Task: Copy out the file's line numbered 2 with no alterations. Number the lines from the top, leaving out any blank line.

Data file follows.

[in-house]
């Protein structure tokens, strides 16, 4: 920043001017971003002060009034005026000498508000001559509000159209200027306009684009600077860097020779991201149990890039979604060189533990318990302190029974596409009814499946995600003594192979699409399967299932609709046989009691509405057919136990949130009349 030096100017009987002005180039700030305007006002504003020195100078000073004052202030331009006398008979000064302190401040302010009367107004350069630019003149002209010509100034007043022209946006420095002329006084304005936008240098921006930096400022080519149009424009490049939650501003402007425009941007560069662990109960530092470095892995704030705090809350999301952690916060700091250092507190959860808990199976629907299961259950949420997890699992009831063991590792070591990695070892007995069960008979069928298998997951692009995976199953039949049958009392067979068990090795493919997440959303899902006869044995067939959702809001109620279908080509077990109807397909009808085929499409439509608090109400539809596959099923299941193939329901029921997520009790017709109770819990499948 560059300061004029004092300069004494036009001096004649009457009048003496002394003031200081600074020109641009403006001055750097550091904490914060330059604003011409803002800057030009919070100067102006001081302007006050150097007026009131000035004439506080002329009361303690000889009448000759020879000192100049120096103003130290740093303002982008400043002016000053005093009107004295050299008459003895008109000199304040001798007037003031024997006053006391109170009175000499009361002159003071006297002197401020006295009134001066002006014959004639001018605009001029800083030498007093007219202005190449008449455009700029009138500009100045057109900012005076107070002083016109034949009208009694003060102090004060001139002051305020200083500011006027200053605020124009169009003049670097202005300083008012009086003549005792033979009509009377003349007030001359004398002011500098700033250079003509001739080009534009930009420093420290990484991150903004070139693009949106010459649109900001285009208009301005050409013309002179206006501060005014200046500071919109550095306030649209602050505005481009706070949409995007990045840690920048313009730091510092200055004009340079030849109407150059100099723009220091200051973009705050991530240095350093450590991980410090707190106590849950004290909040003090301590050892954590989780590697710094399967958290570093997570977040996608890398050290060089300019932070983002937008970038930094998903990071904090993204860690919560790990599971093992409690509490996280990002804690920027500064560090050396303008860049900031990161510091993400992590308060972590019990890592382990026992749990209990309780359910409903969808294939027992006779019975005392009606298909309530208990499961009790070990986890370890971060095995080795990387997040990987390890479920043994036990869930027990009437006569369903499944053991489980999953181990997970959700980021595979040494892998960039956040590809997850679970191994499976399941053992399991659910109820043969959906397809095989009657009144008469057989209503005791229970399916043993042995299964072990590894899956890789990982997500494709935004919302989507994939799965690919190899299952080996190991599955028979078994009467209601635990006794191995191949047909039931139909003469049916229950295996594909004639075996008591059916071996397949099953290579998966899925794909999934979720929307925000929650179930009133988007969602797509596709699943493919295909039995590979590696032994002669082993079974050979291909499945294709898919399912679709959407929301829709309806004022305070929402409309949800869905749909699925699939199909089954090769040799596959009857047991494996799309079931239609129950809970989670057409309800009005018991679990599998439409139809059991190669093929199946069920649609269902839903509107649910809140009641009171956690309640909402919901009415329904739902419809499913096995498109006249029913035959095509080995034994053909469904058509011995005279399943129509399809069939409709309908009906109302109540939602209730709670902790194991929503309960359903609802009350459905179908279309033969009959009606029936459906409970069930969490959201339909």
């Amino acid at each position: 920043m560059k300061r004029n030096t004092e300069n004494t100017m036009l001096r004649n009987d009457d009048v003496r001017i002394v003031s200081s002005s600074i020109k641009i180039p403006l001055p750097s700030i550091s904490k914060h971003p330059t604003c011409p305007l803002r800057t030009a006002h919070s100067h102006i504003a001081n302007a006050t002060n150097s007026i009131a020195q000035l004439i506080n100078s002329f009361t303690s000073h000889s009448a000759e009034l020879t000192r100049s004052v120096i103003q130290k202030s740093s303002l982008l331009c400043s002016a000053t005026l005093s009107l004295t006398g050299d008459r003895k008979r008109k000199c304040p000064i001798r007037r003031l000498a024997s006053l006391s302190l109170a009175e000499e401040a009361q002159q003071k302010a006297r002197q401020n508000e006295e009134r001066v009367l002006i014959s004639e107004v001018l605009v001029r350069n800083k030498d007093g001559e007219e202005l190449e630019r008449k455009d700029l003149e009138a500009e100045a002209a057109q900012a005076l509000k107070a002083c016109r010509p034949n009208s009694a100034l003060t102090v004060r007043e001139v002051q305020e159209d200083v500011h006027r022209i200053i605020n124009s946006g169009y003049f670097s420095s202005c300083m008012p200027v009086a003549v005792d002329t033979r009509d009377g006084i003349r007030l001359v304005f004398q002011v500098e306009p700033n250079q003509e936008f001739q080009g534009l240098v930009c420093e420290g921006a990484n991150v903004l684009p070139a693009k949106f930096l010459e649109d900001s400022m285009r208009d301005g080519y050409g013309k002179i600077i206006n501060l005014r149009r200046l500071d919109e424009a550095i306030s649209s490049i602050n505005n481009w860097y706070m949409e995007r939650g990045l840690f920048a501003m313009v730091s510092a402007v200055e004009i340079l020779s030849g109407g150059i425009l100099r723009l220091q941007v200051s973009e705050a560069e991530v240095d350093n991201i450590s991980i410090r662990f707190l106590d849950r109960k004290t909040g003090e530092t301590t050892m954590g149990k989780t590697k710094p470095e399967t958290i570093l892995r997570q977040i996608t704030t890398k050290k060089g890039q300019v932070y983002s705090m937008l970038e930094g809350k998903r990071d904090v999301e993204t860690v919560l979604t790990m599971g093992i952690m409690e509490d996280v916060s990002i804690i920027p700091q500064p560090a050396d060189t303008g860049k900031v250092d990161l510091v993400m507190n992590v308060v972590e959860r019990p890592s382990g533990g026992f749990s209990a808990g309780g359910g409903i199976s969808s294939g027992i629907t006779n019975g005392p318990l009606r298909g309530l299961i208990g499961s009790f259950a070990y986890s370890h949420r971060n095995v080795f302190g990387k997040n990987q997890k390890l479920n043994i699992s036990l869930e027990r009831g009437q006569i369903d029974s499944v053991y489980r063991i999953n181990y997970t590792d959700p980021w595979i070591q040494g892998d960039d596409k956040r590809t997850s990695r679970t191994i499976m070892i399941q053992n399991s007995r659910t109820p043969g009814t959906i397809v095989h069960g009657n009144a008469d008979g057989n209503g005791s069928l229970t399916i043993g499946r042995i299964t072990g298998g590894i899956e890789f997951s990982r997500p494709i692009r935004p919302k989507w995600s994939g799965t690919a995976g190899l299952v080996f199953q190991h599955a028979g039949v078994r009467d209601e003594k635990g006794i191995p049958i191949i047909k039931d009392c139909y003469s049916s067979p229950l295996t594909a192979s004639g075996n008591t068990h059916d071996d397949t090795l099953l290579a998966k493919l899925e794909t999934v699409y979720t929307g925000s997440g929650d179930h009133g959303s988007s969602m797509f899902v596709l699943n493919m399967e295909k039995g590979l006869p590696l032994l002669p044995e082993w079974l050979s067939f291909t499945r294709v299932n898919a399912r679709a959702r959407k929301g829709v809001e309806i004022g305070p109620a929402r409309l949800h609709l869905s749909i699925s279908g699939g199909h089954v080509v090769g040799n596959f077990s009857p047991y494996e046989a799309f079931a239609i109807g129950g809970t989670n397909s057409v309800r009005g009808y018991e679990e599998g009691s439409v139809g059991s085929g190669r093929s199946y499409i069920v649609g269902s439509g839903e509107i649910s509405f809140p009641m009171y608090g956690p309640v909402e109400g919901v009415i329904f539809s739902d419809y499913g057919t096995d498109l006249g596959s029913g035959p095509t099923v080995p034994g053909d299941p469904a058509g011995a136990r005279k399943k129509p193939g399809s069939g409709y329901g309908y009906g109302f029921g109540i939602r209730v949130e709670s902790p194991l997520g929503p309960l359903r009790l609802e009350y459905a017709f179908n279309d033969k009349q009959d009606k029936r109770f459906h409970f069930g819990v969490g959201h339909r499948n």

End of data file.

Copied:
């Protein structure tokens, strides 16, 4: 920043001017971003002060009034005026000498508000001559509000159209200027306009684009600077860097020779991201149990890039979604060189533990318990302190029974596409009814499946995600003594192979699409399967299932609709046989009691509405057919136990949130009349 030096100017009987002005180039700030305007006002504003020195100078000073004052202030331009006398008979000064302190401040302010009367107004350069630019003149002209010509100034007043022209946006420095002329006084304005936008240098921006930096400022080519149009424009490049939650501003402007425009941007560069662990109960530092470095892995704030705090809350999301952690916060700091250092507190959860808990199976629907299961259950949420997890699992009831063991590792070591990695070892007995069960008979069928298998997951692009995976199953039949049958009392067979068990090795493919997440959303899902006869044995067939959702809001109620279908080509077990109807397909009808085929499409439509608090109400539809596959099923299941193939329901029921997520009790017709109770819990499948 560059300061004029004092300069004494036009001096004649009457009048003496002394003031200081600074020109641009403006001055750097550091904490914060330059604003011409803002800057030009919070100067102006001081302007006050150097007026009131000035004439506080002329009361303690000889009448000759020879000192100049120096103003130290740093303002982008400043002016000053005093009107004295050299008459003895008109000199304040001798007037003031024997006053006391109170009175000499009361002159003071006297002197401020006295009134001066002006014959004639001018605009001029800083030498007093007219202005190449008449455009700029009138500009100045057109900012005076107070002083016109034949009208009694003060102090004060001139002051305020200083500011006027200053605020124009169009003049670097202005300083008012009086003549005792033979009509009377003349007030001359004398002011500098700033250079003509001739080009534009930009420093420290990484991150903004070139693009949106010459649109900001285009208009301005050409013309002179206006501060005014200046500071919109550095306030649209602050505005481009706070949409995007990045840690920048313009730091510092200055004009340079030849109407150059100099723009220091200051973009705050991530240095350093450590991980410090707190106590849950004290909040003090301590050892954590989780590697710094399967958290570093997570977040996608890398050290060089300019932070983002937008970038930094998903990071904090993204860690919560790990599971093992409690509490996280990002804690920027500064560090050396303008860049900031990161510091993400992590308060972590019990890592382990026992749990209990309780359910409903969808294939027992006779019975005392009606298909309530208990499961009790070990986890370890971060095995080795990387997040990987390890479920043994036990869930027990009437006569369903499944053991489980999953181990997970959700980021595979040494892998960039956040590809997850679970191994499976399941053992399991659910109820043969959906397809095989009657009144008469057989209503005791229970399916043993042995299964072990590894899956890789990982997500494709935004919302989507994939799965690919190899299952080996190991599955028979078994009467209601635990006794191995191949047909039931139909003469049916229950295996594909004639075996008591059916071996397949099953290579998966899925794909999934979720929307925000929650179930009133988007969602797509596709699943493919295909039995590979590696032994002669082993079974050979291909499945294709898919399912679709959407929301829709309806004022305070929402409309949800869905749909699925699939199909089954090769040799596959009857047991494996799309079931239609129950809970989670057409309800009005018991679990599998439409139809059991190669093929199946069920649609269902839903509107649910809140009641009171956690309640909402919901009415329904739902419809499913096995498109006249029913035959095509080995034994053909469904058509011995005279399943129509399809069939409709309908009906109302109540939602209730709670902790194991929503309960359903609802009350459905179908279309033969009959009606029936459906409970069930969490959201339909």